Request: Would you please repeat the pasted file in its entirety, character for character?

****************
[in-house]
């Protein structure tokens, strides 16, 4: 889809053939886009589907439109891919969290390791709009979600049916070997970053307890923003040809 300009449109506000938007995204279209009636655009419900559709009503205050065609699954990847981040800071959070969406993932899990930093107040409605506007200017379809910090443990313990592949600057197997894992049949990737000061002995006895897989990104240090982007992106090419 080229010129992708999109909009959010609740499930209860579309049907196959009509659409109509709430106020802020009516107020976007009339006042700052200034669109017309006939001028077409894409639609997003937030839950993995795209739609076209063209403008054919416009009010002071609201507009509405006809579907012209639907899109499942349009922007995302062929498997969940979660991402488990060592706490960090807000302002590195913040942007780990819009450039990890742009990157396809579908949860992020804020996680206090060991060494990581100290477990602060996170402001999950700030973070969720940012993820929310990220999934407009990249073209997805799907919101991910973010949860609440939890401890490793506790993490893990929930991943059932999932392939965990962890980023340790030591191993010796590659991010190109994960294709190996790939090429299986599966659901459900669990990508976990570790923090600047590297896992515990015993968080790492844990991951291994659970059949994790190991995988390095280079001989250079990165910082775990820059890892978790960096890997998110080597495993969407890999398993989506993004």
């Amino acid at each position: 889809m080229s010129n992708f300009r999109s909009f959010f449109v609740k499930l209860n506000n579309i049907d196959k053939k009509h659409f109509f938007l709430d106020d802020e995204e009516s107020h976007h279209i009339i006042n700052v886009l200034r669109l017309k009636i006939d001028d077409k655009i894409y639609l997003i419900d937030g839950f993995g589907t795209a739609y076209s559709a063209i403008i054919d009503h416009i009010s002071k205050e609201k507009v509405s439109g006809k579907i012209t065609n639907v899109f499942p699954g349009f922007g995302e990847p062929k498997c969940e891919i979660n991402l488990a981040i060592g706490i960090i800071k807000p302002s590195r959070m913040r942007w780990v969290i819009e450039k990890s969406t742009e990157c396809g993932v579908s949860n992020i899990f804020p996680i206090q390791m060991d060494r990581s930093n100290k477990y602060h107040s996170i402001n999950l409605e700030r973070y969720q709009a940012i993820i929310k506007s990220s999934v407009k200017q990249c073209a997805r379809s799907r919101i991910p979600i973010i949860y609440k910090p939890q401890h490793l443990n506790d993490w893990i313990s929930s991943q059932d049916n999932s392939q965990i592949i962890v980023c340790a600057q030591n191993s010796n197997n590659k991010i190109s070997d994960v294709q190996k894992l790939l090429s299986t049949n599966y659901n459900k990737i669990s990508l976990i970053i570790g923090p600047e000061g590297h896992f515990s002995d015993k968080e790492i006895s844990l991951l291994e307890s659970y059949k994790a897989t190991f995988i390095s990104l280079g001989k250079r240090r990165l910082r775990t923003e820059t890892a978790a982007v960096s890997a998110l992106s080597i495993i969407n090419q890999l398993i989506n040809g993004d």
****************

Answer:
[in-house]
């Protein structure tokens, strides 16, 4: 889809053939886009589907439109891919969290390791709009979600049916070997970053307890923003040809 300009449109506000938007995204279209009636655009419900559709009503205050065609699954990847981040800071959070969406993932899990930093107040409605506007200017379809910090443990313990592949600057197997894992049949990737000061002995006895897989990104240090982007992106090419 080229010129992708999109909009959010609740499930209860579309049907196959009509659409109509709430106020802020009516107020976007009339006042700052200034669109017309006939001028077409894409639609997003937030839950993995795209739609076209063209403008054919416009009010002071609201507009509405006809579907012209639907899109499942349009922007995302062929498997969940979660991402488990060592706490960090807000302002590195913040942007780990819009450039990890742009990157396809579908949860992020804020996680206090060991060494990581100290477990602060996170402001999950700030973070969720940012993820929310990220999934407009990249073209997805799907919101991910973010949860609440939890401890490793506790993490893990929930991943059932999932392939965990962890980023340790030591191993010796590659991010190109994960294709190996790939090429299986599966659901459900669990990508976990570790923090600047590297896992515990015993968080790492844990991951291994659970059949994790190991995988390095280079001989250079990165910082775990820059890892978790960096890997998110080597495993969407890999398993989506993004």
């Amino acid at each position: 889809m080229s010129n992708f300009r999109s909009f959010f449109v609740k499930l209860n506000n579309i049907d196959k053939k009509h659409f109509f938007l709430d106020d802020e995204e009516s107020h976007h279209i009339i006042n700052v886009l200034r669109l017309k009636i006939d001028d077409k655009i894409y639609l997003i419900d937030g839950f993995g589907t795209a739609y076209s559709a063209i403008i054919d009503h416009i009010s002071k205050e609201k507009v509405s439109g006809k579907i012209t065609n639907v899109f499942p699954g349009f922007g995302e990847p062929k498997c969940e891919i979660n991402l488990a981040i060592g706490i960090i800071k807000p302002s590195r959070m913040r942007w780990v969290i819009e450039k990890s969406t742009e990157c396809g993932v579908s949860n992020i899990f804020p996680i206090q390791m060991d060494r990581s930093n100290k477990y602060h107040s996170i402001n999950l409605e700030r973070y969720q709009a940012i993820i929310k506007s990220s999934v407009k200017q990249c073209a997805r379809s799907r919101i991910p979600i973010i949860y609440k910090p939890q401890h490793l443990n506790d993490w893990i313990s929930s991943q059932d049916n999932s392939q965990i592949i962890v980023c340790a600057q030591n191993s010796n197997n590659k991010i190109s070997d994960v294709q190996k894992l790939l090429s299986t049949n599966y659901n459900k990737i669990s990508l976990i970053i570790g923090p600047e000061g590297h896992f515990s002995d015993k968080e790492i006895s844990l991951l291994e307890s659970y059949k994790a897989t190991f995988i390095s990104l280079g001989k250079r240090r990165l910082r775990t923003e820059t890892a978790a982007v960096s890997a998110l992106s080597i495993i969407n090419q890999l398993i989506n040809g993004d």